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Phoning it in: Using mobile phones to collect data

Michael Trucano's picture

image courtesy of kiwanja.netGoing forward, isn't it more likely that the ICT tool of choice for students in developing countries will be the mobile phone, and not the computer?  This is a question of hot debate in many circles. Whatever the eventual resulution of this debate (and no doubt it will not yield a simple either/or answer), there are still precious few widespread examples of the use of phones for education purposes in classrooms in developing countries.  It's inevitable that various forms of low cost handheld computing and communication devices for students  (and perhaps one of these will be something still called a 'phone') will proliferate in schools in developing countries in the coming decade.  But perhaps the mobile phone's impact in the education sector will be more widely, and quickly, felt in another way?

There has been a lot of progress in the last year in using mobile phones for data collection activities in developing countries.  USAID and UNICEF have sponsored useful pilot initiatives to explore data collection using mobile phones as part of survey work in a number of sectors (e.g. famine relief).   Nokia  released its free LifeTools last November to help with data collection efforts in India related to agriculture.  The list is growing.

Until recently, you usually needed a relatively high-end phone, some programming experience -- and often Internet access and a fair amount of money! -- to make this possible.  The recent release of the new version of the popular free, open source FrontlineSMS tool, which is specifically designed for use by small NGOs, lowers the bar for the use of such tools in resource-challenged developing country environments.  The new version notably supports many new scripts and allows users in the field to download forms directly to their mobile using SMS.  The creator of FrontlineSMS, Ken Banks, will be speaking at IREX in DC next week.

Phone versus laptop?  It may be a false debate, but occasionally it throws off illumination along with the heat.  

(Image at the top of this blog post courtesy of


Another useful and free software to collect data is "Handylearn Counter". It lets you count the number of key presses. It is simple and easy to understand. The hardware requirements are low, it is only 40kb big, and it works with a wide range of phone vendors. Nevertheless it has live-updating graphics, it can be customized and has advanced features like signals or upload of results. More information about the software is here Regards Karsten Meier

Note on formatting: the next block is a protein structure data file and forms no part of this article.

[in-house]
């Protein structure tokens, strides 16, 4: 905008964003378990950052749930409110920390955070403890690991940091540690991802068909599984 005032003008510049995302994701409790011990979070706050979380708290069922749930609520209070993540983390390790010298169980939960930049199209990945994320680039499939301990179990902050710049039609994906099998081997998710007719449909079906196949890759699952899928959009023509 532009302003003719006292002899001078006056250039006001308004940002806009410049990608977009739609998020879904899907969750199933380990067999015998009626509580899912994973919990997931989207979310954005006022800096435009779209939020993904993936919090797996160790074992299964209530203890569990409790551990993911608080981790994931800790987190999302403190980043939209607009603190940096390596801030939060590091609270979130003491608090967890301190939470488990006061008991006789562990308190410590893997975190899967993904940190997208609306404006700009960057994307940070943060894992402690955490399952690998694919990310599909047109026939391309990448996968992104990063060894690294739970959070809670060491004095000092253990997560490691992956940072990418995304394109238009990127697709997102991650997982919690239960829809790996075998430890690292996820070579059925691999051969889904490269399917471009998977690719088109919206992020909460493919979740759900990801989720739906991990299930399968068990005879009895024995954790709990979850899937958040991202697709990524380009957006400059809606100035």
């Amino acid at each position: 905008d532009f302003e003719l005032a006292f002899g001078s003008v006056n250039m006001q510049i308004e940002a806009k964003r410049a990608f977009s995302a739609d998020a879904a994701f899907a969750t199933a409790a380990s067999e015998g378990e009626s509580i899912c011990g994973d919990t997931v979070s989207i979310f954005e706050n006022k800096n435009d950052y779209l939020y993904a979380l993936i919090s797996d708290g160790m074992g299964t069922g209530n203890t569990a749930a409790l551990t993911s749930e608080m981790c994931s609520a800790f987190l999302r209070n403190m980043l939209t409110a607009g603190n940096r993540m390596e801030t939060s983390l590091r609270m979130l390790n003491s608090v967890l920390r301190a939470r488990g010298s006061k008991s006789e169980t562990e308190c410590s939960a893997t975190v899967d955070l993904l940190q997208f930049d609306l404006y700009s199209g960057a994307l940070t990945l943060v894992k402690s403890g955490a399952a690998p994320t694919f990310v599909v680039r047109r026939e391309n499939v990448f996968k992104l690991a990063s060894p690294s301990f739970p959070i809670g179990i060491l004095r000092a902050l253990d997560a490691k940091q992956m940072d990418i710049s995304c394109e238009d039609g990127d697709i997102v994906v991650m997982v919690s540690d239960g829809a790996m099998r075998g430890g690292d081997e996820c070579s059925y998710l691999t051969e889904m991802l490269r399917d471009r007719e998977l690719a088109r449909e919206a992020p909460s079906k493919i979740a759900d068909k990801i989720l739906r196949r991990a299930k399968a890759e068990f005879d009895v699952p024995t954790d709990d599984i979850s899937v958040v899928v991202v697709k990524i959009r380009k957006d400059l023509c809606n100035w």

Submitted by Martha on
I too agree with your post. Collecting data's through mobile phone is more deeply seen in developing countries rather than developed countries. There are lot of free tools available nowadays which helps us to collect data easily.

Submitted by Francis (Peter)... on
Is there any documentation on the use of mobile phones for the professional development of primary school teachers and the strengthening of primary school literacy skills in any of the circum-polar cuntries/regions? Yakutia (Russian Federation) is interested in the technology for the polar communities and is looking for anything that may exist that documents challenges that are analogous to those they face and how they were overcome. With thanks in advance Peter Higginson

Submitted by Ayesha Shahid on

Hi, I am currently doing research on free opensource software platforms that will allow collection of data and large scale surveys through text or sms (I mean no use of apps on androids or need of internet to download the form from an internet link). I want to be able to send my survey from text to all sorts of phones in a general population and collect their responses. Unfortunately I have not been able to find any platforms that give a survey facility without the need for internet or for the form to be downloaded on the device beforehand. Can you think of any? (I have looked into FrontlineSMS and others, but they either don't have particularly elaborate survey capability or if they do, it is app based, not SMS based)>

Hi Ayesha,

On the open source front, in addition to Frontline SMS, I expect you already have looked at RapidSMS and FormHub. Vusion is SMS-centric, I believe.  You can find the source code for all of these on GitHub.

As I expect you also know, there are quite a few proprietary solutions that aim to do this sort of thing, with a variety of costing models.

If you have already decided on an open source solution for reasons of cost, I would caution you to consider TCO issues. It may well be that the open source platform you choose is cheaper in the end ... but that's not always the case. If you have chosen to go the open source route because it is, well, open, that is another story, of course.

Here's an old list of some of the tools that are being used for this sort of thing (although, as you note, most are not SMS-based, and most are not open source).

Good luck,

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